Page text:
The Science of Nails

Secret Ingredient: Acrylic Liquid

 Monomer is a Greek term that means “one part” or “one unit.” (Mono means “one”; mer means “unit.”) But beyond “monomer,” what is the liquid that we use day in and day out? We’ve listed the ingredients necessary in every formula, regardless of manufacturer.

Acrylic liquid consists of these major types of ingredients:

1. Monomer: Many different chemicals are classified as “monomers.” Manufacturers need to choose one that “is in liquid form,” says industry chemist Doug Schoon. “This monomer is going to be the workhorse and do the bulk of the heavy lifting in the work of creating nails.” The most common choice for monomers for traditional acrylic nails is ethyl methacrylate (EMA). EMA has adhesion properties to hold everything together, it resists cracking, and it spreads smoothly. Manufacturers choose a different monomer for “low-odor” formulas.

2. Inhibitor: To the monomer (EMA), manufacturers need to add a product that prevents premature polymerization (that’s when molecules prematurely link together into chains of molecules). If the molecules link too early, the monomer will harden in the bottle. Typically, manufacturers choose hydroquinone (HQ), hydroquinone monomethyl ether (MEHQ), or butylated hydroxytoluene (BHT) as inhibitors.

3. Catalyst: The catalyst speeds up the chemical reaction and allows the product to set up within minutes instead of hours. The reaction happens when the liquid comes into contact with benzoyl peroxide, which is the “activator” or “initiator” in the powder. It’s the catalyst that determines the set up time of the acrylic. Manufacturers can speed up or reduce the setup time by the amount of catalyst they add to their formula. However, they need to be careful; too much catalyst can discolor the acrylic and make the end product weaker.

4. Crosslinkers: Crosslinkers are added to a formula to link the strands of molecules together in a 3-D type web. Think of crosslinkers as rungs on a ladder, says Schoon. They bridge, strengthen, and connect molecular chains.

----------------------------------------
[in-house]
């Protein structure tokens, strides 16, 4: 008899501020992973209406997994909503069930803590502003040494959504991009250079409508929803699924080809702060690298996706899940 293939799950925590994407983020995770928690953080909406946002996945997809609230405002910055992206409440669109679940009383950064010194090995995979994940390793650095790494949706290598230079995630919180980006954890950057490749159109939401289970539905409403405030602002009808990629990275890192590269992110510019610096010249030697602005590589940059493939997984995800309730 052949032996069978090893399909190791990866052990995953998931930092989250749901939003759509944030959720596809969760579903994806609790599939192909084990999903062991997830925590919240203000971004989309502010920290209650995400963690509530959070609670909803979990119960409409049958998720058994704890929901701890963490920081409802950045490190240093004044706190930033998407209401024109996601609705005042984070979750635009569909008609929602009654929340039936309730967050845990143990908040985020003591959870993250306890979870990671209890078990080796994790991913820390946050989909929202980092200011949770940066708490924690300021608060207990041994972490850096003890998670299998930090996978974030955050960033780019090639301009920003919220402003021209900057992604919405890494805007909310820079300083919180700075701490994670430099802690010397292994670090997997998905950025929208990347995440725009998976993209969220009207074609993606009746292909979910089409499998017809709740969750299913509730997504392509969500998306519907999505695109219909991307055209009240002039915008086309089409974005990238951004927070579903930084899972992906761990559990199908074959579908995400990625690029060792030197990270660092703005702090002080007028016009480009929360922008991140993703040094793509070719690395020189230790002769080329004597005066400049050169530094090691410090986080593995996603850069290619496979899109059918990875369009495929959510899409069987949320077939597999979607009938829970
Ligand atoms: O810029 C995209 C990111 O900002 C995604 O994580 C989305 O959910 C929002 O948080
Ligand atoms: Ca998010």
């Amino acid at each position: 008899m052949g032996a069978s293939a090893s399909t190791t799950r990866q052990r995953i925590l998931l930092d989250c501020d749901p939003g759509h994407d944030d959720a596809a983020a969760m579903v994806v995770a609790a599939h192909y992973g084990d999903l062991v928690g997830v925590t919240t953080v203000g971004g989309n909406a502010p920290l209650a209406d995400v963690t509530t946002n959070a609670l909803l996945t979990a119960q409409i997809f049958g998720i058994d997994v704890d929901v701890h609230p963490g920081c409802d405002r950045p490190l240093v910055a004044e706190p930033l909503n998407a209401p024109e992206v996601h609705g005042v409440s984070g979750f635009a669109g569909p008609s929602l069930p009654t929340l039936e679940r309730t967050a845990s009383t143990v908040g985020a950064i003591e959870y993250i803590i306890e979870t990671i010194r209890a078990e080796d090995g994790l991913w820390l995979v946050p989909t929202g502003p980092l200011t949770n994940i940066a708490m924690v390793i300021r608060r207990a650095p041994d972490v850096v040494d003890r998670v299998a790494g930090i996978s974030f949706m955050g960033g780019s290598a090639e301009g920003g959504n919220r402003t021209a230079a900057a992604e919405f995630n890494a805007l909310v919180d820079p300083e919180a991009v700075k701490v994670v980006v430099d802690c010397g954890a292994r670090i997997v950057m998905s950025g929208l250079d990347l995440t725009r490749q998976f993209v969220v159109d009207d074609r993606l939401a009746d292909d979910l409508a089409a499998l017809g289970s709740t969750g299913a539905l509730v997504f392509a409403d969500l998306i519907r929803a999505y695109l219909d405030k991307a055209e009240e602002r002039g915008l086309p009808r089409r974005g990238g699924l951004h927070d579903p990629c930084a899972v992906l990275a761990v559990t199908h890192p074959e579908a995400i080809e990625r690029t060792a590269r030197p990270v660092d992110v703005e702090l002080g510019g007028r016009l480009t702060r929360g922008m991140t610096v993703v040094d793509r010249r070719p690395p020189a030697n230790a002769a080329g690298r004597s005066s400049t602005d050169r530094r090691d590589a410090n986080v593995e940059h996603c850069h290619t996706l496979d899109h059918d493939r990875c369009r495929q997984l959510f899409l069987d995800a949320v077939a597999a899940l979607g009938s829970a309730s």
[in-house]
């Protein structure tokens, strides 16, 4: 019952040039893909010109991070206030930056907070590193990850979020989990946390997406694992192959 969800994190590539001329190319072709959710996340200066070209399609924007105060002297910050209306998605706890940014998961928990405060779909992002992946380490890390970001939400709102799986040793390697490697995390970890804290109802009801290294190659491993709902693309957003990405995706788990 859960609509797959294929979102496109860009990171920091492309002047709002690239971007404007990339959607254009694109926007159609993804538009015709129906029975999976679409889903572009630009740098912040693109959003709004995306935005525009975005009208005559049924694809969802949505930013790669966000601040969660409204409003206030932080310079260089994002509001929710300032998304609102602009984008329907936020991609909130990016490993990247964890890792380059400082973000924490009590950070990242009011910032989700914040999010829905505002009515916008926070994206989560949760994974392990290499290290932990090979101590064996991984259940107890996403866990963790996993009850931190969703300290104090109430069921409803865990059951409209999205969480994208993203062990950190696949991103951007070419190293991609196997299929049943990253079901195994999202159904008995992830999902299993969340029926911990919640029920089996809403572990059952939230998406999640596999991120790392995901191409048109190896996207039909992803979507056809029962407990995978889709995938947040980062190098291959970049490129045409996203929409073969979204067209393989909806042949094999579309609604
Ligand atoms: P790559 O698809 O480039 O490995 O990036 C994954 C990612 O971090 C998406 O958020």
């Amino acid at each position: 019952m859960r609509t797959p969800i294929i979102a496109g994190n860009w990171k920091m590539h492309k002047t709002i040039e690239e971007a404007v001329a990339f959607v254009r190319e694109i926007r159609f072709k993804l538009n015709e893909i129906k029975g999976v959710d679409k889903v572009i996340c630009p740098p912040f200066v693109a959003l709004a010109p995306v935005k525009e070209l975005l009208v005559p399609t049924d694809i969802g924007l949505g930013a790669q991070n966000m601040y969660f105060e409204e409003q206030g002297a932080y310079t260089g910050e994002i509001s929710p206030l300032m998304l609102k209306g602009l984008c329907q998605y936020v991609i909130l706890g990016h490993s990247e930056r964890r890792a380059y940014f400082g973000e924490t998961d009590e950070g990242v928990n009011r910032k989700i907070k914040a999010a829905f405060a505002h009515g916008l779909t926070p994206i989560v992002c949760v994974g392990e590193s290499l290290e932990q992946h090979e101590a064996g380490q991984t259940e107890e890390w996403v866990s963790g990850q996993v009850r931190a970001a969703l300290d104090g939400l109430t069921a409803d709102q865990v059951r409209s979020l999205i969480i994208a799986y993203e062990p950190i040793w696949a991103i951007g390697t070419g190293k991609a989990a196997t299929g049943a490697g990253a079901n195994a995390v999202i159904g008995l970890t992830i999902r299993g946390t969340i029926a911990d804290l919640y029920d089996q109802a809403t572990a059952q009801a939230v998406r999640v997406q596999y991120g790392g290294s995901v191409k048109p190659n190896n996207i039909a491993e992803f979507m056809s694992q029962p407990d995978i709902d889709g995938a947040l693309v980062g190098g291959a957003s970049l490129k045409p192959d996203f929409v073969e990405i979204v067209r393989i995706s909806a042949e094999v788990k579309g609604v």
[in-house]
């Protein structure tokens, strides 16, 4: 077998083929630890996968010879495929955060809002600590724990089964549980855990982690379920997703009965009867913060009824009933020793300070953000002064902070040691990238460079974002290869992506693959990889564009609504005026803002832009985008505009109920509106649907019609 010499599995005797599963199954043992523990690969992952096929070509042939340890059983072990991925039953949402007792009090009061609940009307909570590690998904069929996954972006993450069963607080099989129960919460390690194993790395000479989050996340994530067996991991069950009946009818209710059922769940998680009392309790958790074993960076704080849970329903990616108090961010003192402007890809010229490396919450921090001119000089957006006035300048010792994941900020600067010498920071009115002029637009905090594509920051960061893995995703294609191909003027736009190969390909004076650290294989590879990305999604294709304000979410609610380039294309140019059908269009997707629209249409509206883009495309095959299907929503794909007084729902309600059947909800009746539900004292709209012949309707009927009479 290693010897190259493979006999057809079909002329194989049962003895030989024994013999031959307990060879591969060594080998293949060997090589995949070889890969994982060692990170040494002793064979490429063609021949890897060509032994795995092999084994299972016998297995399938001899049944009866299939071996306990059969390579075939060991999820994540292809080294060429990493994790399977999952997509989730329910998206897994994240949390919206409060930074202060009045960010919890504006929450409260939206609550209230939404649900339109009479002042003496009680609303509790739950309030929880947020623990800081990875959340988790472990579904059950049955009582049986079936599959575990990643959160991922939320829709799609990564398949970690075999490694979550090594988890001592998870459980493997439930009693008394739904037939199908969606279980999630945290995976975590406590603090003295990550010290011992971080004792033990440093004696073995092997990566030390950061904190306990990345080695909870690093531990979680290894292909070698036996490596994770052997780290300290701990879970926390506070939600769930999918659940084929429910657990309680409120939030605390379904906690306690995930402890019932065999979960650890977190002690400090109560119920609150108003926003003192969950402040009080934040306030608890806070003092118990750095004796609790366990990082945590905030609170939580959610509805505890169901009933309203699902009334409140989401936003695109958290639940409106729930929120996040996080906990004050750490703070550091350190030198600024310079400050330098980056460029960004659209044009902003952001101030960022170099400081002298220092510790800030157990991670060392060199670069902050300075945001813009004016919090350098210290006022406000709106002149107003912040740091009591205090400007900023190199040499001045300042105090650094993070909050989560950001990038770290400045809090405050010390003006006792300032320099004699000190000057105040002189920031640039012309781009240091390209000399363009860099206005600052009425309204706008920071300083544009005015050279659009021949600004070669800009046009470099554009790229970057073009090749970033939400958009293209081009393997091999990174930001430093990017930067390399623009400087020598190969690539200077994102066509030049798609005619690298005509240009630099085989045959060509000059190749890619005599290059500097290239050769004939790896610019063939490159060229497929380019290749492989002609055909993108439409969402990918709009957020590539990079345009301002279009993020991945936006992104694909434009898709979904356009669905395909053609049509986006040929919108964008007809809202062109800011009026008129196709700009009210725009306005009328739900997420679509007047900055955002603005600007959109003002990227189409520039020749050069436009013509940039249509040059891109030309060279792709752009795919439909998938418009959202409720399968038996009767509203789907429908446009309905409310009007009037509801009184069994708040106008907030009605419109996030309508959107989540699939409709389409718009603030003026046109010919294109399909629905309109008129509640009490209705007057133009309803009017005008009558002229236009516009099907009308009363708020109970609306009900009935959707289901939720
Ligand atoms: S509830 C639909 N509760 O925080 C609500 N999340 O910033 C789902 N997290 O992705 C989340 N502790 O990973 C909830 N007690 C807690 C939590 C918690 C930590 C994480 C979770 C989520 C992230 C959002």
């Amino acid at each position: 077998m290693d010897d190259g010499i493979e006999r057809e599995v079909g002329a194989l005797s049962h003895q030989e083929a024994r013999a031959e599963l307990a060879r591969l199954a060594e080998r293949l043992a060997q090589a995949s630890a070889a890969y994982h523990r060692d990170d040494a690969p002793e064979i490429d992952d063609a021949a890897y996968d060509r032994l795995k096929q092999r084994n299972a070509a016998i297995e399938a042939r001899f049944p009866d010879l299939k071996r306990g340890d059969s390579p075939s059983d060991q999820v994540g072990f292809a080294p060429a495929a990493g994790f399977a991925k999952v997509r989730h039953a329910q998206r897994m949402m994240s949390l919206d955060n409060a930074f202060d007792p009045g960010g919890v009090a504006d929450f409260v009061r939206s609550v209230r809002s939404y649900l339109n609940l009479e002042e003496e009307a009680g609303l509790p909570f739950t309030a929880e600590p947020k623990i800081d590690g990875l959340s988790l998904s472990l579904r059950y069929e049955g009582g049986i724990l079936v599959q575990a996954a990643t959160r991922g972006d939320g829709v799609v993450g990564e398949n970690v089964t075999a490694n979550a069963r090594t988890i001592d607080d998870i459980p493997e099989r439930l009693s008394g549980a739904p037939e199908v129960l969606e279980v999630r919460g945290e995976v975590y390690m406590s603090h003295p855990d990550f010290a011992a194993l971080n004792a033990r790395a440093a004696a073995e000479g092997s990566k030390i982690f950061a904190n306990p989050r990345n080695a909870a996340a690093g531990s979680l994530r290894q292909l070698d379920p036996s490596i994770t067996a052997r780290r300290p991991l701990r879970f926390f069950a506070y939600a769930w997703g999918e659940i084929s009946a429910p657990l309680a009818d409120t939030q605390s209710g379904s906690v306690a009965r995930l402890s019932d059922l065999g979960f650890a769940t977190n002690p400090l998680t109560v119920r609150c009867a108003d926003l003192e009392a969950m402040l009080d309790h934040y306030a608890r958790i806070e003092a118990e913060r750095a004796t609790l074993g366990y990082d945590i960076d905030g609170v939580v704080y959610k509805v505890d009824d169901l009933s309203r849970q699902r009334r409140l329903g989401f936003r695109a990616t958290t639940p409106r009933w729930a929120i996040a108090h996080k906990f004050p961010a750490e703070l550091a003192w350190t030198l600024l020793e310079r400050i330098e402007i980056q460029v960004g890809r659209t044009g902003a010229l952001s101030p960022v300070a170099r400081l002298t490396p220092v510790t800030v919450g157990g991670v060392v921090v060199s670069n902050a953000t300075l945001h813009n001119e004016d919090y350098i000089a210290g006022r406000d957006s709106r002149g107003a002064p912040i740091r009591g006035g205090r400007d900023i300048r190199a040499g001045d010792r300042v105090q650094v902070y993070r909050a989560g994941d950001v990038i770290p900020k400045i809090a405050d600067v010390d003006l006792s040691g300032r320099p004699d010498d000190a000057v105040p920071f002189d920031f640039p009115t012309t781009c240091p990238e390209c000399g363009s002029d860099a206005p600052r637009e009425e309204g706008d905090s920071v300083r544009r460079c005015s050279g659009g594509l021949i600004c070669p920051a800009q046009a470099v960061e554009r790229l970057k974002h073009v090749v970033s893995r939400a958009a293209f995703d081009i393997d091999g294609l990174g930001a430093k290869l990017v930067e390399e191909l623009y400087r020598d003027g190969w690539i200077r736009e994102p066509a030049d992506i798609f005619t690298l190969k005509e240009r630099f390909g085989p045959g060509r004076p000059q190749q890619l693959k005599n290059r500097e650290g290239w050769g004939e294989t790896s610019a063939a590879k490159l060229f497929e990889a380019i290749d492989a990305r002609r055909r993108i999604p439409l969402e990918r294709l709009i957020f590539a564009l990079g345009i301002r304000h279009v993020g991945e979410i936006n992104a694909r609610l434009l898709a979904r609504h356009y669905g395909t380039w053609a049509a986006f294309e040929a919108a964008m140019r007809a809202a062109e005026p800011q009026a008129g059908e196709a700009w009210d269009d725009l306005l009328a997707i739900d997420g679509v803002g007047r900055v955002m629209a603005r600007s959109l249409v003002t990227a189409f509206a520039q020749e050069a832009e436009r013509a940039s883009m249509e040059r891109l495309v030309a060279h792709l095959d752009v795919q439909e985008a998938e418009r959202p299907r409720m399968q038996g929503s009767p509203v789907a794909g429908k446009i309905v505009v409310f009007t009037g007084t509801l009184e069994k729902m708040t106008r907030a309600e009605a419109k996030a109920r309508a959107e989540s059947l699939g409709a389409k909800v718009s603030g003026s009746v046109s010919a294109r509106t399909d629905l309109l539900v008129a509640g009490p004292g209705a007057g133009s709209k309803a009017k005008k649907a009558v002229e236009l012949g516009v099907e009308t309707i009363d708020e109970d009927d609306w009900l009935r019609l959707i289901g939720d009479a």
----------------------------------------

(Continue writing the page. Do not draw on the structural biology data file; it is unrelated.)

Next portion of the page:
5. UV Absorbers: Like the name suggests, UV absorbers interact with UV light. They are added to prevent the nails from yellowing. They absorb the UV light and convert it to harmless blue light. With excessive amounts of a UV absorber, the nails could appear as if they have a blue glow.

6. Optional Ingredients:

Along with the essential ingredients listed above, some manufacturers add these ­optional ingredients:

Flow modifiers: EMA already has natural properties that make it spread smoothly, but flow modifiers are added to customize a product’s workability. They help to create an easy, smooth spread.

Wetting agents: These are added to help the product spread smoothly over the surface and to improve adhesion to solid surfaces, such as the nail plate or the acrylic that remains on the nail between services. Think of how water forms into droplets on the hood of a car immediately following a car waxing, says Schoon. As time passes, the wax wears away and water runs smoothly over the hood without beading up. In the case of acrylic nails, wetting agents help the product flow smoothly over the surface of the nail plate and down into the nooks and crannies. This is also why it’s so important to prep the nail correctly and remove oils, says Schoon. Any oil on the nail will prevent the wetting agents from working correctly and can block proper adhesion.

Dyes: Some manufactures add dyes to the liquid to achieve a desired effect. For example, blue acts as an optical brightener, which makes colors appear more vibrant. Think of the little blue dots you can see in some laundry powders, says Schoon. Those brighten the colors in clothes. In a similar way, blue dyes make whites appear whiter and colors appear brighter.

Keywords:   acrylic troubleshooting     acrylics     how products are made     Secret Ingredient  



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